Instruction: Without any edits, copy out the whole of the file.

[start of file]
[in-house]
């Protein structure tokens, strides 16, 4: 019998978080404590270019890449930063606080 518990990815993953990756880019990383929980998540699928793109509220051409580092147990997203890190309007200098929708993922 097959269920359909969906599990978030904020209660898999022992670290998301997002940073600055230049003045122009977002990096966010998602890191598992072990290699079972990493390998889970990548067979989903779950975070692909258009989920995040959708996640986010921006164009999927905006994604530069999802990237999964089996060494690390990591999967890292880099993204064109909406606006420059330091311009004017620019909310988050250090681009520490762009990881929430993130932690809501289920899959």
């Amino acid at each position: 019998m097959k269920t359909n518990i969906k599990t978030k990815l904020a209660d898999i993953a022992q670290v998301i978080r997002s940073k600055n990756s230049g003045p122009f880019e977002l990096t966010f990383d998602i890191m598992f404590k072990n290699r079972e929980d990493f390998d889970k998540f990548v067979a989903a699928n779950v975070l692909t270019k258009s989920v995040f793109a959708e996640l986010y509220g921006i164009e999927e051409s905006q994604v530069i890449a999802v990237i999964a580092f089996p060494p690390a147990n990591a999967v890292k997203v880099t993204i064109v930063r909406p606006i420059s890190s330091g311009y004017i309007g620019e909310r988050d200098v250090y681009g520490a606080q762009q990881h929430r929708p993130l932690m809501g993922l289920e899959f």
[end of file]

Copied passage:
[in-house]
């Protein structure tokens, strides 16, 4: 019998978080404590270019890449930063606080 518990990815993953990756880019990383929980998540699928793109509220051409580092147990997203890190309007200098929708993922 097959269920359909969906599990978030904020209660898999022992670290998301997002940073600055230049003045122009977002990096966010998602890191598992072990290699079972990493390998889970990548067979989903779950975070692909258009989920995040959708996640986010921006164009999927905006994604530069999802990237999964089996060494690390990591999967890292880099993204064109909406606006420059330091311009004017620019909310988050250090681009520490762009990881929430993130932690809501289920899959």
């Amino acid at each position: 019998m097959k269920t359909n518990i969906k599990t978030k990815l904020a209660d898999i993953a022992q670290v998301i978080r997002s940073k600055n990756s230049g003045p122009f880019e977002l990096t966010f990383d998602i890191m598992f404590k072990n290699r079972e929980d990493f390998d889970k998540f990548v067979a989903a699928n779950v975070l692909t270019k258009s989920v995040f793109a959708e996640l986010y509220g921006i164009e999927e051409s905006q994604v530069i890449a999802v990237i999964a580092f089996p060494p690390a147990n990591a999967v890292k997203v880099t993204i064109v930063r909406p606006i420059s890190s330091g311009y004017i309007g620019e909310r988050d200098v250090y681009g520490a606080q762009q990881h929430r929708p993130l932690m809501g993922l289920e899959f």